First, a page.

On the Application of the Precautionary Principle
By Marc Lappé
The precautionary principle encodes the hoary tradition of minimizing consequences
through caution. Prudence, a long-recognized virtue, involves more than
simple caution. It entails knowledgeably incorporating what is known,
suspected and anticipated into action.
In this sense, genetic engineering is paradoxical. By its very innovative
newness, it creates a precautionary principle case ipso facto. That
is, it is the essence of a precautionary circumstance from the word "go."
This is so because novel movements of genes are by nature uncertain in their
long-term consequences, as are any evolutionary changes induced by say a burst
of cosmic radiation, novel hybridization approaches, and so-called "wide crosses"
where genes from distant species are commingled with the species at issue.
Hence, something much more sophisticated than merely "shut it down"
is needed to justify targeting each and every genetic intervention for action.
The few instances where gene insertions have disturbed the universe, e.g.,
through affecting tap root production in cotton, stem-bursting in soybeans,
or producing modestly toxic pollen are, in theory, small blips on the long-term
impact radar screen. If these accidents are indeed industry described
"kinks" which will be worked out, then why the hoopla about genetic
Part of the reason for a high level of concern about genetic engineering.
is the matter of "wise choices." Free market forces have already
demonstrated that left alone, the industry will select options which feather
its own nest in favor of those which serve the public interest. There
is no scientific rationale for each company choosing its patented herbicides
to be the targets for tolerance gene insertions. Nor is there any scientific
rationale behind usurping the Bt genes for insecticide resistance in the assumption
that "first come, first served" is a reasonable model for an evolving situation
of insect resistance.
The second reason is that the scale of the genetic engineering intervention
involves a great intensification of agricultural practices, centering on a
few genetic seed types. Such a move virtually assures that genetic systems
will concentrate to a few monopolies, that economies of scale will take precedence
over individual interests of assuring autonomy, collective benefits, and fair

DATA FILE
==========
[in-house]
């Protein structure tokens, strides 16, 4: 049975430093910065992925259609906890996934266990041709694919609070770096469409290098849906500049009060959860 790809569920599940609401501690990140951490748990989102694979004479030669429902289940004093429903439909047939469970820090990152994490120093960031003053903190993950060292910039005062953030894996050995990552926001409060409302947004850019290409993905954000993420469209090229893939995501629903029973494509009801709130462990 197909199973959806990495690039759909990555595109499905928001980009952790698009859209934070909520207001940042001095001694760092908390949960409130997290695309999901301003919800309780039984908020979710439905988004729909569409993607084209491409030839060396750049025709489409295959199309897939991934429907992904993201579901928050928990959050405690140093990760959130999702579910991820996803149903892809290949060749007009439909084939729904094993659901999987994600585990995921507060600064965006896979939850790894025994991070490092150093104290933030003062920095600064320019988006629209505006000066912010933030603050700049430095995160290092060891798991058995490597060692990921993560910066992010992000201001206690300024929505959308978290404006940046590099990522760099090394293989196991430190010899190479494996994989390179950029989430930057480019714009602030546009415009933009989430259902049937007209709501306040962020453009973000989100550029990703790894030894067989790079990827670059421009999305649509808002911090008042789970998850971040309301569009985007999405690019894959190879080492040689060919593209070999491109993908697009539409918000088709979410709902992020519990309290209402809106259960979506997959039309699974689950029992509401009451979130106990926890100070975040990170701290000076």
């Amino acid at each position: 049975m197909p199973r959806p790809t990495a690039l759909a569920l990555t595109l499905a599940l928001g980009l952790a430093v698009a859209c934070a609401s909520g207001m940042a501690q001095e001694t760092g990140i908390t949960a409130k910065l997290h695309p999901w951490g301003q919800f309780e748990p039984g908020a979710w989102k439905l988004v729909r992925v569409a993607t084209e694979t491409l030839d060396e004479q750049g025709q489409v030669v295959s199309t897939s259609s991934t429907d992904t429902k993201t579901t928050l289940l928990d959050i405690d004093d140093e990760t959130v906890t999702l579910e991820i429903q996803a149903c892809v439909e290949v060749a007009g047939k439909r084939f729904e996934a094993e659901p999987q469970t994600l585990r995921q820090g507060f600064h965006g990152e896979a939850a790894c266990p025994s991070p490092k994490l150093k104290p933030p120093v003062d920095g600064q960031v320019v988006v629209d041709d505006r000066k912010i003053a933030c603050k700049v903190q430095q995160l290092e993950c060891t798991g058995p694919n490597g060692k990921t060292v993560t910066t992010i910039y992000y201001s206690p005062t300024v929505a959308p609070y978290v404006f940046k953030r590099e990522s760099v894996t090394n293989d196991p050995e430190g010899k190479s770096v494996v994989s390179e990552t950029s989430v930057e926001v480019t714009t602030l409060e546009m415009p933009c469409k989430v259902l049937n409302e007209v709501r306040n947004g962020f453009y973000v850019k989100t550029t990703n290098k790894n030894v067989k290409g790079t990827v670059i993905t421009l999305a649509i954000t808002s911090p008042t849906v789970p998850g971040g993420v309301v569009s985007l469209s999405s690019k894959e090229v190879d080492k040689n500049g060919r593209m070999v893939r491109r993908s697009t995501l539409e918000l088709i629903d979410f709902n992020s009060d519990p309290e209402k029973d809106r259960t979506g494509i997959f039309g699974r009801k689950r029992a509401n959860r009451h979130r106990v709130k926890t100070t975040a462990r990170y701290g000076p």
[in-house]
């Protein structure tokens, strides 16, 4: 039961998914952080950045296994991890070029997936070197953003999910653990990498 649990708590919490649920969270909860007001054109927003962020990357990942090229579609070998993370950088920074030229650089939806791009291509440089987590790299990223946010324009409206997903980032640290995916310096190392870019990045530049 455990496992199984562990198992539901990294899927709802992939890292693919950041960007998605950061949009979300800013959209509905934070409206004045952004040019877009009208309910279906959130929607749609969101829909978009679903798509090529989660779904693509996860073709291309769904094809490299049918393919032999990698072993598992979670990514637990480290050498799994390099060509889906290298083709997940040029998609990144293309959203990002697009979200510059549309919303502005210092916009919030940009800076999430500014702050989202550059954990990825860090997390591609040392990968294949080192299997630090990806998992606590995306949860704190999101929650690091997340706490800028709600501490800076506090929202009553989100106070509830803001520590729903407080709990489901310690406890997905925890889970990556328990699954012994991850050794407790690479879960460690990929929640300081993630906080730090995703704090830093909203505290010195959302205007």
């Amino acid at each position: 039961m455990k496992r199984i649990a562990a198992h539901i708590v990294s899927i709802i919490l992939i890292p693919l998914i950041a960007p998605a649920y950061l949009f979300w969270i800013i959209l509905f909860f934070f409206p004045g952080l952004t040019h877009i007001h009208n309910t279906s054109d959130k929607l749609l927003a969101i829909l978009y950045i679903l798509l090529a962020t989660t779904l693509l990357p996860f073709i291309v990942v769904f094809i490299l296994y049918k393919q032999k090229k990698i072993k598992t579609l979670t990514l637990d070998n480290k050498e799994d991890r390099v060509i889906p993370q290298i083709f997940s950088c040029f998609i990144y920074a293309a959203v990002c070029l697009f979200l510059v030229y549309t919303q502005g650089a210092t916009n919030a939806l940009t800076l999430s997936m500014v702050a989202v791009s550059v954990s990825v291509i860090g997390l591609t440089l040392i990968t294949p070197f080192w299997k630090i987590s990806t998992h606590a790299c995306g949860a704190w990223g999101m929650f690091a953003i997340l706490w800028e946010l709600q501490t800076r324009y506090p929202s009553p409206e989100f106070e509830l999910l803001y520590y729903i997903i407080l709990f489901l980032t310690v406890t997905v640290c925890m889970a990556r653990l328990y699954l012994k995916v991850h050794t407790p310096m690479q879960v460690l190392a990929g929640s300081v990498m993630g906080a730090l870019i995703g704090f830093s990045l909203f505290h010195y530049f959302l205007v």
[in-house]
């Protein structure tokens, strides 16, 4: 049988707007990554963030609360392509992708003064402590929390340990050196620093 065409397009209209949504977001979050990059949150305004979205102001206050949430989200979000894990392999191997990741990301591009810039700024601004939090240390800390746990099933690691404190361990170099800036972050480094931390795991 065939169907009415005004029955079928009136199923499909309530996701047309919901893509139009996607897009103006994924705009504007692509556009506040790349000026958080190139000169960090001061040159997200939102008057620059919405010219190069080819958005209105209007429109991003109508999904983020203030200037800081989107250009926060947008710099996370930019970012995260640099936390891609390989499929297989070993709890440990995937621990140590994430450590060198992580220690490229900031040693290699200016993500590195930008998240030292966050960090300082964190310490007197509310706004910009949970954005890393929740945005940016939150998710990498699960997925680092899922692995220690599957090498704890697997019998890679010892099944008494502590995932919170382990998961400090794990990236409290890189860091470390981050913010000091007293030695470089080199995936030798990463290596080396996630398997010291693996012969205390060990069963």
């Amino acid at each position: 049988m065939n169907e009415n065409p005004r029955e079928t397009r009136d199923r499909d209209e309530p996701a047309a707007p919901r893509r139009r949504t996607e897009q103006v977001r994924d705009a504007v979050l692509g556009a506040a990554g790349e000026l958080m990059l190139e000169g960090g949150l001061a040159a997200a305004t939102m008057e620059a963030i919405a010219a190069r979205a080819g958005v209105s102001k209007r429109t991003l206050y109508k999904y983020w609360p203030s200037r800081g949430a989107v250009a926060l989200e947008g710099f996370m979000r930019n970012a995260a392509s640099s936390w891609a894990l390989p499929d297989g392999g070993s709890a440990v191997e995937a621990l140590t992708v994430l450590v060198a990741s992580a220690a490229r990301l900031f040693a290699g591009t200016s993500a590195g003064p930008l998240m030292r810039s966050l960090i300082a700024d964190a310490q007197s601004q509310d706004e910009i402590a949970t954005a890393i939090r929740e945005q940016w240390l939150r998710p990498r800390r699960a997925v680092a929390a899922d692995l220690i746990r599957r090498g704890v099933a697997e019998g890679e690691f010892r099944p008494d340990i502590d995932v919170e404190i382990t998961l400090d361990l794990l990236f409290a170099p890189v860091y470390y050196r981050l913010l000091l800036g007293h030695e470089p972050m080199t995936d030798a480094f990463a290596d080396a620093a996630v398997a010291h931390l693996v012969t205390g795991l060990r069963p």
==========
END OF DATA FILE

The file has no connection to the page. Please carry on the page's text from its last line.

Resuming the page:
distribution of products.
A third reasons is that genes are being splashed all over the evolutionary
landscape with no or little concern for long-term consequences, reduction
in genetic diversity or ecological disturbance. Because of the scale
of the operation, there is a virtual assurance that weedy species related
to the parent plants will pick up genetic variants.
A fourth is that no one is guarding the hen coop. These developments
are being made helter skelter to meet corporate agendas with an occasional
nod to the public when the circumstances heat up: e.g., "golden rice"
infused with vitamin A supplementation. Because there is no or little concern
about genetic pollution or admixture, we are in a kind of wild west environment
where the "fastest gene gun" wins.
A fifth reason for invoking the precautionary principle is that safety is
being ignored. Public health protection, say from novel gene products in plants,
is not being carefully considered. Little attention to allergenicity
is occurring, and no long-term toxicity testing is being planned. Such a testing
regime, while expensive could be done on a "worst-case" basis where
an independent body would design and oversee the testing.
A sixth reason for invoking the principle is simply because a significant
number of consumers are afraid, some for good reason, that their food supply
(and that of their infants and children) is being distorted without full knowledge
and disclosure. Not to take cognizance of the secondary effects of stress,
uncertainty and anxiety is a risk in itself.
Finally, the precautionary principle need not function as a brake on innovation:
all it asks is that representative models of the newest and most potentially
hazardous situation be scoped out and proven safe prior to the introduction
of the whole block of novelty. Now, without the principle in operation,
we have an open flood gate of invention, some highly creative and useful and
others probably dangerous and risky, pouring into commerce. Without
labeling, controls on concentration and content of supplements, and safety
testing, there is a disaster waiting to happen: where? In our children
and infants, partially through intrauterine exposure to novel plant products
(e.g., phytoestrogens, mutagens or allergens) and partially through a subtle
modification of the childhood diet, contributing in theory to new allergies
and possibly, long term behavioral effects.
Caveat emptor will not do: we need a full-scale investigation of the
long-term implications of genetic engineering with the same force and imagination
given to its present commercialization.